Latest technique of spinning starch into fine strands may well facilitate in making painless bandages and also cost effective and more eco-friendly toilet paper, napkins and other products, reports study.
"There are many applications for starch fibres," said Lingyan Kong, graduate student, food science at the Penn State University. "Starch is the most abundant and also the least expensive of natural polymers."
Kong, who worked with Greg Ziegler, professor of food science, Penn State, used a solvent to dissolve the starch into a fluid that can then be spun into long strands or fibres.
They can be combined and formed into paper-like mats similar to napkins, tissues and other types of paper products, according to a university statement.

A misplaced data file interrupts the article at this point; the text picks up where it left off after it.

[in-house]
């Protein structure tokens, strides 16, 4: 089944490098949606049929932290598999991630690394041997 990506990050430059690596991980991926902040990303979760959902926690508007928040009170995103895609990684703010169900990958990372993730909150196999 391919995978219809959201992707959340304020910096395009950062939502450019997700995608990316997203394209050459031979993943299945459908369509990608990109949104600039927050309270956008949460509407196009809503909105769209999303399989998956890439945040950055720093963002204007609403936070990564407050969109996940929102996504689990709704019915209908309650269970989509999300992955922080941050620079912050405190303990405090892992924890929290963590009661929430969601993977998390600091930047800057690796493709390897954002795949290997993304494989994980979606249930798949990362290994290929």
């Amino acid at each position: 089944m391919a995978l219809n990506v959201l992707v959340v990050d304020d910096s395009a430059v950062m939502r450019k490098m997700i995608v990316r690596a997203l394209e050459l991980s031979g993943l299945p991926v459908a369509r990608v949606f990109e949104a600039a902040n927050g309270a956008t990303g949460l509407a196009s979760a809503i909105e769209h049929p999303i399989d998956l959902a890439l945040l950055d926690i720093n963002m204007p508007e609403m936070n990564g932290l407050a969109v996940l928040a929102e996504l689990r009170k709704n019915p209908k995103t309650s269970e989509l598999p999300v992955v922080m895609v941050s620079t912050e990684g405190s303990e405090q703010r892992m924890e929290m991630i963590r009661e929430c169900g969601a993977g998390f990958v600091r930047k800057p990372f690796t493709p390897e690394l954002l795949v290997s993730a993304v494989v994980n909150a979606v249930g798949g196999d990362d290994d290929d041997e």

Once the process is scaled to industrial size, companies could make bandages and other medical dressings using starch fibres.
Unlike bandages that are currently on the market that must be -- often painfully -- removed, starch bandages would degrade into glucose, a substance the body safely absorbs.
"Starch is easily biodegradable, so bandages made from it would, over time, be absorbed by the body. So, you wouldn't have to remove them," said Kong.
Starch does not completely dissolve in water but instead becomes a gel -- or, starch paste -- that is too thick to make fibres. To solve the problem, the researchers added a solvent to help the solution dissolve the starch, but not destroy its molecular structure, Kong added.